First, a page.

|Obfuscation and the Sow’s Ear of Bruce Fein|
|mercredi, 17 dÃ©cembre 2008|
Bruce Fein has, it seems, used his contacts on TamilNet to challenge me for a debate over what he terms his model genocide indictment. A couple of days ago, this indictment had been announced on TamilNet in an interview with Mr. Fein, which prompted a response from me that drew attention to Mr. Fein’s moral confusion.
I have now been sent yet another article from TamilNet which suggests that Mr. Fein’s confusion was deliberate. He declares that part of what he claims is ‘the casuistry taught to every first year law student’ is the principle ‘if the law and the facts are against you, confuse the issue.’
I’m afraid that I went to a very different type of school to Mr. Fein’s, and was not taught such casuistry. However, if Mr. Fein believes that, at any rate in the circles in which he moves, casuistry is obligatory for lawyers, then clearly any moral criticism of his latest effusions will be like water off a duck’s back.
However, I would have thought that, since Mr. Fein was educated at Harvard, he would have been taught - assuming indeed that Harvard encouraged casuistry, which I would not want to accept without confirmation from less biased sources - that he was taught to be careful even in casuistry. Sadly that capacity now seems to elude him. He seems to think that my article was designed ‘to persuade the reader to return a verdict of not guilty’, obviously not concerned with the fact that I have not yet seen the indictment and cannot therefore take issue with what purports to be its substance.
If Mr. Fein were to send me a copy of the indictment, I would be delighted to debate its content with him, as well as the various points he makes in trying to substantiate his case. I am not sure why his ‘challenge’ is issued through TamilNet, but I will certainly respond positively to an invitation sent to the Peace Secretariat, the website of which he has evidently consulted. He can fax an invitation to the address given there, suggesting a venue of his choice, though if he prefers the United States, I hope he or his backers will finance my travel. Otherwise, perhaps an academic centre in Delhi would be appropriate, or the Maldives if he enjoys warmth. Certainly, I would prefer not to travel West until spring (unless a place like the Carter Centre in Atlanta could be relied upon for reasonable weather), but he would doubtless prefer the debate to take place earlier.
Meanwhile, I should perhaps point out a few other instances which suggest either that his little grey cells are in decline, or else that he has such contempt for his audience that he thinks they will not understand the extravagant nature of his casuistry. In his latest attack, entitled ‘Professorial Nonsense on Stilts’, he spends even more space than before on declaring that there is a culture of genocide that dates back to the Mahavamsa, the ancient chronicle of Sri Lankan history. He asserts that ‘the Mahavamsa pays homage to King Dutugemenu for massacring Tamils who are described as sub-human’, which is a strange statement since Dutugemunu is specifically described as ordering homage to the Tamil King he overcame, King Elara, who is described as a just king. Incidentally, I should note that, when I was Chairman of the Academic Affairs Board of the National Institute of Education, the history syllabus was amended to specifically mention the need for all students to learn about Elara as one of the great kings of Anuradhapura.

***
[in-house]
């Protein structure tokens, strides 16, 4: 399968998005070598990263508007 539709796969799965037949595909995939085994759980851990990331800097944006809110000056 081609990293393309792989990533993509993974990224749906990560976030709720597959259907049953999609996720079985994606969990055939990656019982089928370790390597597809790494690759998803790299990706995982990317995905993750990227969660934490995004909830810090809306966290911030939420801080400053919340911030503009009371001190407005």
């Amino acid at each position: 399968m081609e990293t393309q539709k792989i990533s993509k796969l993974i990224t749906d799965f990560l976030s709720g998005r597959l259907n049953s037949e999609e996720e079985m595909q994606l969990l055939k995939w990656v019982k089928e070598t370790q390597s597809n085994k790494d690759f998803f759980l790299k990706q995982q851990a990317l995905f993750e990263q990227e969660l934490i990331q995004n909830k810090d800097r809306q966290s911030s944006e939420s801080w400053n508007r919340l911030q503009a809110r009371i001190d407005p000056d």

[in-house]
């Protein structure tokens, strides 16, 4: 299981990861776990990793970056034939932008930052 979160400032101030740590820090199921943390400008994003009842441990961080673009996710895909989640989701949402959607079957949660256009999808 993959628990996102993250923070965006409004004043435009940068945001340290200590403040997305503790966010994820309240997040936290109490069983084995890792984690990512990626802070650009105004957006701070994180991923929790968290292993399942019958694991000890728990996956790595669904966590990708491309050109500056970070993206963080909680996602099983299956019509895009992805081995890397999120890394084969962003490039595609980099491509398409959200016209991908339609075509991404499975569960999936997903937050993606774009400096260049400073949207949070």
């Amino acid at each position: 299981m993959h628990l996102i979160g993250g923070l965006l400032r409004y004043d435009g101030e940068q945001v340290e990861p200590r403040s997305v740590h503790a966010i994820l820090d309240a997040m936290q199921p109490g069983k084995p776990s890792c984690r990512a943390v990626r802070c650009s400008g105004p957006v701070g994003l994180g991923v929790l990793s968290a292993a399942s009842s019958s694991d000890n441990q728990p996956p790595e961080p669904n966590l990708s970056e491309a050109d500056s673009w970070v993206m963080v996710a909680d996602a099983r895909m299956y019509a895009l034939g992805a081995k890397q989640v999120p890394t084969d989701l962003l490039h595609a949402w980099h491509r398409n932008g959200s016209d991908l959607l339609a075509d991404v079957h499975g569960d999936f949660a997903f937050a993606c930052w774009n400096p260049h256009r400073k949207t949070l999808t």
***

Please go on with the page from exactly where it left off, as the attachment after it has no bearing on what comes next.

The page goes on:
Whilst it is likely that such assertions spring from ignorance and myopia, his sleight of hand regarding Madeleine Albright is more sinister. Having referred to the New York-based Genocide Prevention Project that included Sri Lanka as a ‘red alert’ country, he says that ‘the Obama administration was handed a policy report on genocide with specific recommendations from former Secretary of State Madeleine Albright. This is likely to bring Sri Lanka's genocide into U.S. focus.’ The implication, though there is not actual falsehood, is that the Albright report referred to Sri Lanka. This is not the case, but of course, Fein believes his case will be strengthened by introducing Ms. Albright’s name.
Finally, he claims that I have delivered ‘an indictment against the LTTE as a purported defense to the Rajapaksa-Fonseka genocides’ and that ‘The genocide prosecution sought against Sudanese President Omar Bashir has rejected such a defense theory to a charge of genocide’. This is obviously an attempt, like his misleading invocation of Ms. Albright on his side, to use a name that might sound a ‘red alert’ to his chosen audience so as to denigrate his own chosen victims.
What he fails to mention is that what he considers my ‘indictment against the LTTE’ was that of Human Rights Watch. I cited them to show that his attempt to use them to denigrate the Sri Lankan government was singularly crass since, the day after the Fein 400+ page excursus, which he sought to shore up by invoking HRW in addition to Ms. Albright, HRW delivered a forceful indictment of the LTTE. Mr. Fein’s latest diatribe fails to register this fact. I will not suggest that this obfuscation is his attempt to defend the LTTE from the HRW indictment, because that would be stooping to his level. But his inability to escape from the culture of obfuscation that has now taken him over is a sad reminder of how even Harvard training cannot make a silk purse from a sow’s ear.
Prof. Rajiva Wijesinha
Secretariat for Coordinating the Peace Process
|Last Updated ( jeudi, 23 juillet 2009 )|
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